This is the Part II aspect to my utilizing the Teaching for Artistic Behavior (TAB) philosophy to teach a Pop Art unit.
In case you missed the first post, here’s a quick review: TAB recognizes all students are creative and artistic to some degree, and that all engage in creative activities in different manners. Ultimately, the point of TAB is to authentically engage students is to engage in such a manner that they are expressing ideas and concepts of their own choosing that still meet the required expectations of an assignment.
My students are learning about Pop Art. I expect them to be able to express the foundational idea that Pop Art celebrates everyday, commercial, imagery. They have a choice of two projects: a Lichtenstein portrait or a Thiebaud cake. Students will have two packets about each project with step by step written and visual directions, examples, and special references.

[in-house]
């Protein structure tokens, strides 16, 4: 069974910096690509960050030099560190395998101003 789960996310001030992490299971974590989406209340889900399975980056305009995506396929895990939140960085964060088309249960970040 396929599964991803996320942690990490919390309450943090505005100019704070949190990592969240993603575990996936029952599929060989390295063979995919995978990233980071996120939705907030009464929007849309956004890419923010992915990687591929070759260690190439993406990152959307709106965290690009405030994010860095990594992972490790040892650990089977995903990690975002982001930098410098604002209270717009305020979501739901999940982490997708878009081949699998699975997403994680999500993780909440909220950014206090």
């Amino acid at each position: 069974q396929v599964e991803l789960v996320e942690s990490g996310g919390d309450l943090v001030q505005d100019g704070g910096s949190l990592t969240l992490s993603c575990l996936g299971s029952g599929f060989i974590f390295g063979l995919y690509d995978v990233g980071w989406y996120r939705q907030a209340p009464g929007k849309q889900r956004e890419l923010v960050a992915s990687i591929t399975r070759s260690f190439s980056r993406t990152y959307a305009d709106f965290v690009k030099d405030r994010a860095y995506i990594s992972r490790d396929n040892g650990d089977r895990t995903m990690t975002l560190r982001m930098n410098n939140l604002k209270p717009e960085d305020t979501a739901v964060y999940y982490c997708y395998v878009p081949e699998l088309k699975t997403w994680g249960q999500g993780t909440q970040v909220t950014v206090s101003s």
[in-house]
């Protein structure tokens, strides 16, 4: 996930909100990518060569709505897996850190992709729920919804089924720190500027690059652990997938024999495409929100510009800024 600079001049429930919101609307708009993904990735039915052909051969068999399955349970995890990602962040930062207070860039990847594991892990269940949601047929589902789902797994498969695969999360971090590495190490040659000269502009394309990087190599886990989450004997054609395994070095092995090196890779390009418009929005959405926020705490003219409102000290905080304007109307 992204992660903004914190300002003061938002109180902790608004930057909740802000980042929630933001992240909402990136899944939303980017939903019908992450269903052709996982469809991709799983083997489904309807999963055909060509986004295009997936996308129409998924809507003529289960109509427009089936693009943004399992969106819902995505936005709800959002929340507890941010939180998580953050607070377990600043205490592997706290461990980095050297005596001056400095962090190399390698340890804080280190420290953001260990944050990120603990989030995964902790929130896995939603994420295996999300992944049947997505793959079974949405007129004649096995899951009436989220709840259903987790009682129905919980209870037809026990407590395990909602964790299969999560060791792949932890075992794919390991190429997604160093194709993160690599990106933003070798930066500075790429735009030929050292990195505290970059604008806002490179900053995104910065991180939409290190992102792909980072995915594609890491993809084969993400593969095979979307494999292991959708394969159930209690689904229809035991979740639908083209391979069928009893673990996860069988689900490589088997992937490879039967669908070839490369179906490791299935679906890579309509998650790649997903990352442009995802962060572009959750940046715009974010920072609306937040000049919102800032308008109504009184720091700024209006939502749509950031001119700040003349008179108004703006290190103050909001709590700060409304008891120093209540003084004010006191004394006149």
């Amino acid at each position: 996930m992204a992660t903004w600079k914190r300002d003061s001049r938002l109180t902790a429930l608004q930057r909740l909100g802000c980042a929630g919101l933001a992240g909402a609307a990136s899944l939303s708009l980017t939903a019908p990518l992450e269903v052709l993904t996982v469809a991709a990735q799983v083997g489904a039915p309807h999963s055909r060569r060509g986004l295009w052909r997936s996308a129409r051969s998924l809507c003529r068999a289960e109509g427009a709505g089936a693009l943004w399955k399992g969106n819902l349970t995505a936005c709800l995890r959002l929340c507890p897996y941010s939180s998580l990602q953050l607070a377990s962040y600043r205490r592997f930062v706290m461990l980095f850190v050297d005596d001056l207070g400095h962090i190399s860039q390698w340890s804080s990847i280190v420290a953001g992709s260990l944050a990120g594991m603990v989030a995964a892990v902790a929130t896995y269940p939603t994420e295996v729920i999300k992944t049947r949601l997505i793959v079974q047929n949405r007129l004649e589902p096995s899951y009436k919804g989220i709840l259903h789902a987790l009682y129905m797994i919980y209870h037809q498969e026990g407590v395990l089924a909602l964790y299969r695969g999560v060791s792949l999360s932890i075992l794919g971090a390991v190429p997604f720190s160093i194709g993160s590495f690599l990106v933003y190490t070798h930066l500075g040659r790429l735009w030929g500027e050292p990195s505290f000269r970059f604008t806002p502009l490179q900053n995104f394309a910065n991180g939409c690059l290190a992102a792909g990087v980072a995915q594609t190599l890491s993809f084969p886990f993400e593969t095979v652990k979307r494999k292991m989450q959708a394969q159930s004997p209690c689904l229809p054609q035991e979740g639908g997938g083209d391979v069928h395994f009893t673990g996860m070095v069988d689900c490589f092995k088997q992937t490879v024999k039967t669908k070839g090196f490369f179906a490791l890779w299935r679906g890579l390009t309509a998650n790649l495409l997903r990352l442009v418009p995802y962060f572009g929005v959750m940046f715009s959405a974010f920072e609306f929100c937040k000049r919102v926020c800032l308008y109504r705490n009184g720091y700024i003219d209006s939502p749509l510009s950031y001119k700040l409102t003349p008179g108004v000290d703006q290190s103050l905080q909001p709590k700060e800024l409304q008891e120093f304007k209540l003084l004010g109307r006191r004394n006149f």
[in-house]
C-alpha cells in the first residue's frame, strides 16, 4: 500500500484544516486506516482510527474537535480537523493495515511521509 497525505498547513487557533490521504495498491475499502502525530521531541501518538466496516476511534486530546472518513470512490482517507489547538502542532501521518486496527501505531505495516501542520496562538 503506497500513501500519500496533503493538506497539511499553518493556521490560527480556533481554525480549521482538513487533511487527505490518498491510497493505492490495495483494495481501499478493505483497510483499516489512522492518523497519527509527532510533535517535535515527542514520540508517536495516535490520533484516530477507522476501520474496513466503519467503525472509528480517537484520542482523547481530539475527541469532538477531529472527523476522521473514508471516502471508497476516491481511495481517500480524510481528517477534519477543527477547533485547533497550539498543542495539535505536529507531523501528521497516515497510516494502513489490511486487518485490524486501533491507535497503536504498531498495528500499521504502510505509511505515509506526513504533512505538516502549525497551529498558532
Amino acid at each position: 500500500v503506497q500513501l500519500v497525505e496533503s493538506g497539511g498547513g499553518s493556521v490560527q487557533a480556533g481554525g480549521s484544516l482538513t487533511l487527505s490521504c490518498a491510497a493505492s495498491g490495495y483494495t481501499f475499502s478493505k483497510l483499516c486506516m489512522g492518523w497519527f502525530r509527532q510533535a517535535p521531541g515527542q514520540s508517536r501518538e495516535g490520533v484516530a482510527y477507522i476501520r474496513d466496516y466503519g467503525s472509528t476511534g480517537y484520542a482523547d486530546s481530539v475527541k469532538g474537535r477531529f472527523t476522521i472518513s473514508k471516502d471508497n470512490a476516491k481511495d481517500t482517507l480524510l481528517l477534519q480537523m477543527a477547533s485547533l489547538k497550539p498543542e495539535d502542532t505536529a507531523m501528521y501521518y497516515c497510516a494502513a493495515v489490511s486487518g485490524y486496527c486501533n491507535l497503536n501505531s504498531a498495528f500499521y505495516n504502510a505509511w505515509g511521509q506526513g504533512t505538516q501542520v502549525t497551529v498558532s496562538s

What I’m not telling my students is that I want them to deviate even further away from the two projects I’ve assigned them; to get super creative. But, I know if I simply tell them that. . .Many will hear “do whatever you want” instead of “you can meet the expectations of this project utilizing whichever creative means and mediums you choose.” I know some will deviate anyway, because that is who they are. And, as students deviate, I’ll celebrate that with the class and discuss how these deviations are positive and encouraged.
Baby steps y’all.
Okay, back to this specific project. I love Thiebaud, and you know, in my experience students really get him too. Students will learn about Thiebaud during our Pop Art intro and will use an in-class packet to help them follow the directions to create their own Thiebaud-inspired project.
Here is the packet my students will be using: